If a picture is worth a thousand words, then what’s that worth?

X-ray taken by Dr. HB Johnson circa 1939 (courtesy Dr. Tom McDonald, Atlanta GA)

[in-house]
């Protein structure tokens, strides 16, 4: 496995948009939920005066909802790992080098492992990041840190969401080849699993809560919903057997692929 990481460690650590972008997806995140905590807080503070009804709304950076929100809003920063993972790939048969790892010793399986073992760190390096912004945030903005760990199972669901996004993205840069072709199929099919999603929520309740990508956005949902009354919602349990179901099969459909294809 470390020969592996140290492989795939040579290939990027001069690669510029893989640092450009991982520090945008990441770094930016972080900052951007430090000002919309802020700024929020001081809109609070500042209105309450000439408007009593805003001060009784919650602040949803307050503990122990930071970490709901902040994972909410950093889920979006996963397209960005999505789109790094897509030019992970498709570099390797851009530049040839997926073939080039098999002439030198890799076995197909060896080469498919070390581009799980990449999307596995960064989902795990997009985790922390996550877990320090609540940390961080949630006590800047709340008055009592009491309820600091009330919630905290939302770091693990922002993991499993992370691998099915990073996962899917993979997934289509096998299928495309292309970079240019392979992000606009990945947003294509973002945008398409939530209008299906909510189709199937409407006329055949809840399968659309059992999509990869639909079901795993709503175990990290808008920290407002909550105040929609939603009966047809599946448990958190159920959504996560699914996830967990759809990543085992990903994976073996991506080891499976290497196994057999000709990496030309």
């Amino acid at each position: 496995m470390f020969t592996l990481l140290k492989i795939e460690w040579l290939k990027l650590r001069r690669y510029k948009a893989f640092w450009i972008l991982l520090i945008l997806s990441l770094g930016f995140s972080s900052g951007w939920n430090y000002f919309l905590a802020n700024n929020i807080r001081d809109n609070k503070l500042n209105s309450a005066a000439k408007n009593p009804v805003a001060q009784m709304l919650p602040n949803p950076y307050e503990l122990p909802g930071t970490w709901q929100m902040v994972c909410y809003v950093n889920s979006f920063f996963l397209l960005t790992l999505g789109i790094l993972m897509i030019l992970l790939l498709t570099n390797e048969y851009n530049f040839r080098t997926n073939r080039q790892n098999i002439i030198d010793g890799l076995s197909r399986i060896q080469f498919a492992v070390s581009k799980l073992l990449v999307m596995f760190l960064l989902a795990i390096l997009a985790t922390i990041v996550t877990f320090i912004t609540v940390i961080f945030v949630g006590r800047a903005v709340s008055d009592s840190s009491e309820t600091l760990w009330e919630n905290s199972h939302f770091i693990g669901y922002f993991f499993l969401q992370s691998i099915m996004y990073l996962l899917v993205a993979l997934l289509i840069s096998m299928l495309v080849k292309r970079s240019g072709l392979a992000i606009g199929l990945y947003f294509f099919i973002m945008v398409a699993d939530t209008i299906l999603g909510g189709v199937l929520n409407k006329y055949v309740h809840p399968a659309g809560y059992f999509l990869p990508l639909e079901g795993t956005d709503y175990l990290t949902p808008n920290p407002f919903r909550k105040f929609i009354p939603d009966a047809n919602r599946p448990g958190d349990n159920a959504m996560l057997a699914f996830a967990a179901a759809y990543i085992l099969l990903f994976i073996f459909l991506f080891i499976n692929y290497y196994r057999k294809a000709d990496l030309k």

Most of the time x-rays of tortuous canals are used to demonstrate the capabilities of a file. This begs the question: exactly how much information do we get from an x-ray. Dr. HB Johnson, one of the pioneers of endodontics and the man who coined the term endodontics, is the person that performed the RCT of the featured x-ray taken around 1939. If we use this x-ray (courtesy of Dr. Tom McDonald, Atlanta GA) illustrating a successful end result as a benchmark, then we shouldn’t be so impressed with x-rays portrayed today as an indication of how good a file is. The files he used were carbon steel, worse than any file than most of us have ever seen. I’m including two x-rays of cases I completed soon after the introduction of NiTi rotary files. I cannot even remember which files were used, but probably not the ones I would recommend today.  The point is: virtually any file can prepare virtually any canal. More difficult to illustrate is the ease, predictability, and productive capability of a file. This is why our research focuses on determining endo file limitations and efficiencies rather than endo file abilities, given the time and skill of the operator.

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